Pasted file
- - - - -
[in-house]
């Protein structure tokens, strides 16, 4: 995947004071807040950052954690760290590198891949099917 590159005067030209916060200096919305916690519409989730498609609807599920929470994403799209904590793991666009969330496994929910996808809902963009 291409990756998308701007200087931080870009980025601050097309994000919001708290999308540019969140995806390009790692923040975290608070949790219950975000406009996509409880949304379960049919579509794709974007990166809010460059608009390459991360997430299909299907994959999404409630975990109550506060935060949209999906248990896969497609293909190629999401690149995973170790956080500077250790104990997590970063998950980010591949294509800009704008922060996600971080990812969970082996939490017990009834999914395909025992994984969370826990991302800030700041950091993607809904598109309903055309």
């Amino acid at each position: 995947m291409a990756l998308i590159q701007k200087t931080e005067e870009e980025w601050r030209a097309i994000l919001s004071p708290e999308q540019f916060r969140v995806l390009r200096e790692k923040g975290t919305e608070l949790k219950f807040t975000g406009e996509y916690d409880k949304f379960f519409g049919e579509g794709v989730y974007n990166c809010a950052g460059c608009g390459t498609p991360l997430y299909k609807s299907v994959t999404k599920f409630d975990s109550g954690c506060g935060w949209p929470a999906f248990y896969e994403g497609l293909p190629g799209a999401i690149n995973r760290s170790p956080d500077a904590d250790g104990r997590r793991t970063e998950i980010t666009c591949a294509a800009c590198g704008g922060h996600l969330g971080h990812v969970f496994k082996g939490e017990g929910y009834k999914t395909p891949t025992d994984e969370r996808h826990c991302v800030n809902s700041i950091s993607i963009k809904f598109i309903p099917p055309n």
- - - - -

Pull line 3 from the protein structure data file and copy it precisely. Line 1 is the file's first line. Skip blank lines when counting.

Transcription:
């Amino acid at each position: 995947m291409a990756l998308i590159q701007k200087t931080e005067e870009e980025w601050r030209a097309i994000l919001s004071p708290e999308q540019f916060r969140v995806l390009r200096e790692k923040g975290t919305e608070l949790k219950f807040t975000g406009e996509y916690d409880k949304f379960f519409g049919e579509g794709v989730y974007n990166c809010a950052g460059c608009g390459t498609p991360l997430y299909k609807s299907v994959t999404k599920f409630d975990s109550g954690c506060g935060w949209p929470a999906f248990y896969e994403g497609l293909p190629g799209a999401i690149n995973r760290s170790p956080d500077a904590d250790g104990r997590r793991t970063e998950i980010t666009c591949a294509a800009c590198g704008g922060h996600l969330g971080h990812v969970f496994k082996g939490e017990g929910y009834k999914t395909p891949t025992d994984e969370r996808h826990c991302v800030n809902s700041i950091s993607i963009k809904f598109i309903p099917p055309n």